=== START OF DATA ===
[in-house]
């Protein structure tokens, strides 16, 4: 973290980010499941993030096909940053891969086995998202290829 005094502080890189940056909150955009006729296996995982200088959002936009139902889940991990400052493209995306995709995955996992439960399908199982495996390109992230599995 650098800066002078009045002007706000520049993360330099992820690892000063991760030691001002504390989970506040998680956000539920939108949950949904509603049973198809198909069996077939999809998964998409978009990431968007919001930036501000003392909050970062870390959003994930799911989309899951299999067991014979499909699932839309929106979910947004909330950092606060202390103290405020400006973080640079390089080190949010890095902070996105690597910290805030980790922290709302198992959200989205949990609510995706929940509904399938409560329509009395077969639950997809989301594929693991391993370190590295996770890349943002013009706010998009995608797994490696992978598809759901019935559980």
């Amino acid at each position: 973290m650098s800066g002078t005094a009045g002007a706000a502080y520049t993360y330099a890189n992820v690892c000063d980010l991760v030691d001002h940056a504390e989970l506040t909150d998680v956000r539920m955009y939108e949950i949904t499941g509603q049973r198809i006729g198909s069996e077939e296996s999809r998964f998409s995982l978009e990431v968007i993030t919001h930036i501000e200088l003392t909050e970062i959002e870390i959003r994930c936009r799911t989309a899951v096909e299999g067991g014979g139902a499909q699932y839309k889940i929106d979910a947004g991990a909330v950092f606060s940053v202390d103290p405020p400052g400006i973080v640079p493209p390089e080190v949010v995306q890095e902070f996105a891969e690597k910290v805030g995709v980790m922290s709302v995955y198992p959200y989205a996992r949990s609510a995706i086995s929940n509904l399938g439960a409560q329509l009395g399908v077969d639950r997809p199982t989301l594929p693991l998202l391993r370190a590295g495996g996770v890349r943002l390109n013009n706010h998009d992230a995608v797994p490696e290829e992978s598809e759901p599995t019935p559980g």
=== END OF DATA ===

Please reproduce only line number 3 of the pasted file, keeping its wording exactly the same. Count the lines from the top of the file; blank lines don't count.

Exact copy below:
């Amino acid at each position: 973290m650098s800066g002078t005094a009045g002007a706000a502080y520049t993360y330099a890189n992820v690892c000063d980010l991760v030691d001002h940056a504390e989970l506040t909150d998680v956000r539920m955009y939108e949950i949904t499941g509603q049973r198809i006729g198909s069996e077939e296996s999809r998964f998409s995982l978009e990431v968007i993030t919001h930036i501000e200088l003392t909050e970062i959002e870390i959003r994930c936009r799911t989309a899951v096909e299999g067991g014979g139902a499909q699932y839309k889940i929106d979910a947004g991990a909330v950092f606060s940053v202390d103290p405020p400052g400006i973080v640079p493209p390089e080190v949010v995306q890095e902070f996105a891969e690597k910290v805030g995709v980790m922290s709302v995955y198992p959200y989205a996992r949990s609510a995706i086995s929940n509904l399938g439960a409560q329509l009395g399908v077969d639950r997809p199982t989301l594929p693991l998202l391993r370190a590295g495996g996770v890349r943002l390109n013009n706010h998009d992230a995608v797994p490696e290829e992978s598809e759901p599995t019935p559980g």